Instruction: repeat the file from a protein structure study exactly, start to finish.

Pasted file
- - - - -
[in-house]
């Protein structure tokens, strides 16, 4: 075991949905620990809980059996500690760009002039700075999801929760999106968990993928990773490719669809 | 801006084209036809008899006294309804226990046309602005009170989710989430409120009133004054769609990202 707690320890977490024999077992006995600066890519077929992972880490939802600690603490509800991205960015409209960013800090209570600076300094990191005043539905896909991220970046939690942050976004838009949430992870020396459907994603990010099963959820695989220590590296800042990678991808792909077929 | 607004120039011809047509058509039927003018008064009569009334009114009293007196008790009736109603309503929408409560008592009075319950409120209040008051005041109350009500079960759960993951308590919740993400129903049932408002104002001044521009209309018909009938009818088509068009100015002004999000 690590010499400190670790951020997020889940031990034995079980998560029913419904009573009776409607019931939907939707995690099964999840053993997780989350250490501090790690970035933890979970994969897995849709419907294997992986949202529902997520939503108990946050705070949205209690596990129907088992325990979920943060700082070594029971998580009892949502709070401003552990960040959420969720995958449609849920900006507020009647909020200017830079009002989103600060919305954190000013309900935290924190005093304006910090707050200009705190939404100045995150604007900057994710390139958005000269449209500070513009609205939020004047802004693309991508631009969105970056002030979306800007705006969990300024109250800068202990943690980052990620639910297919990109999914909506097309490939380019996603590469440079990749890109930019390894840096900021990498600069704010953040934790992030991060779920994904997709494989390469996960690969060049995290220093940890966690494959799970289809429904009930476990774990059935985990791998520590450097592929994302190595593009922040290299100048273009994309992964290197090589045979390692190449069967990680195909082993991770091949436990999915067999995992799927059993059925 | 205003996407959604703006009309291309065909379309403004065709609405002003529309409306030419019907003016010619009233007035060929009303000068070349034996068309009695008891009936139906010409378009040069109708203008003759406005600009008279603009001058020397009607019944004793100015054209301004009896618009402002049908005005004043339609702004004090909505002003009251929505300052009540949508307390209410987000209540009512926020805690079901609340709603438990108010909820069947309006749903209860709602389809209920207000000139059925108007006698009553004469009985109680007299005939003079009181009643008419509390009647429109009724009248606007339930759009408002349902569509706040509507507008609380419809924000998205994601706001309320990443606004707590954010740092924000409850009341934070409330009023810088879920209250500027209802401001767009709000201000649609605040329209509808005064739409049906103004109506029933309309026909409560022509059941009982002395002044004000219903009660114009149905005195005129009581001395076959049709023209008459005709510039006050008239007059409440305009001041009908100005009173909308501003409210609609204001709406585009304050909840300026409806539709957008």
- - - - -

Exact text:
[in-house]
């Protein structure tokens, strides 16, 4: 075991949905620990809980059996500690760009002039700075999801929760999106968990993928990773490719669809 | 801006084209036809008899006294309804226990046309602005009170989710989430409120009133004054769609990202 707690320890977490024999077992006995600066890519077929992972880490939802600690603490509800991205960015409209960013800090209570600076300094990191005043539905896909991220970046939690942050976004838009949430992870020396459907994603990010099963959820695989220590590296800042990678991808792909077929 | 607004120039011809047509058509039927003018008064009569009334009114009293007196008790009736109603309503929408409560008592009075319950409120209040008051005041109350009500079960759960993951308590919740993400129903049932408002104002001044521009209309018909009938009818088509068009100015002004999000 690590010499400190670790951020997020889940031990034995079980998560029913419904009573009776409607019931939907939707995690099964999840053993997780989350250490501090790690970035933890979970994969897995849709419907294997992986949202529902997520939503108990946050705070949205209690596990129907088992325990979920943060700082070594029971998580009892949502709070401003552990960040959420969720995958449609849920900006507020009647909020200017830079009002989103600060919305954190000013309900935290924190005093304006910090707050200009705190939404100045995150604007900057994710390139958005000269449209500070513009609205939020004047802004693309991508631009969105970056002030979306800007705006969990300024109250800068202990943690980052990620639910297919990109999914909506097309490939380019996603590469440079990749890109930019390894840096900021990498600069704010953040934790992030991060779920994904997709494989390469996960690969060049995290220093940890966690494959799970289809429904009930476990774990059935985990791998520590450097592929994302190595593009922040290299100048273009994309992964290197090589045979390692190449069967990680195909082993991770091949436990999915067999995992799927059993059925 | 205003996407959604703006009309291309065909379309403004065709609405002003529309409306030419019907003016010619009233007035060929009303000068070349034996068309009695008891009936139906010409378009040069109708203008003759406005600009008279603009001058020397009607019944004793100015054209301004009896618009402002049908005005004043339609702004004090909505002003009251929505300052009540949508307390209410987000209540009512926020805690079901609340709603438990108010909820069947309006749903209860709602389809209920207000000139059925108007006698009553004469009985109680007299005939003079009181009643008419509390009647429109009724009248606007339930759009408002349902569509706040509507507008609380419809924000998205994601706001309320990443606004707590954010740092924000409850009341934070409330009023810088879920209250500027209802401001767009709000201000649609605040329209509808005064739409049906103004109506029933309309026909409560022509059941009982002395002044004000219903009660114009149905005195005129009581001395076959049709023209008459005709510039006050008239007059409440305009001041009908100005009173909308501003409210609609204001709406585009304050909840300026409806539709957008």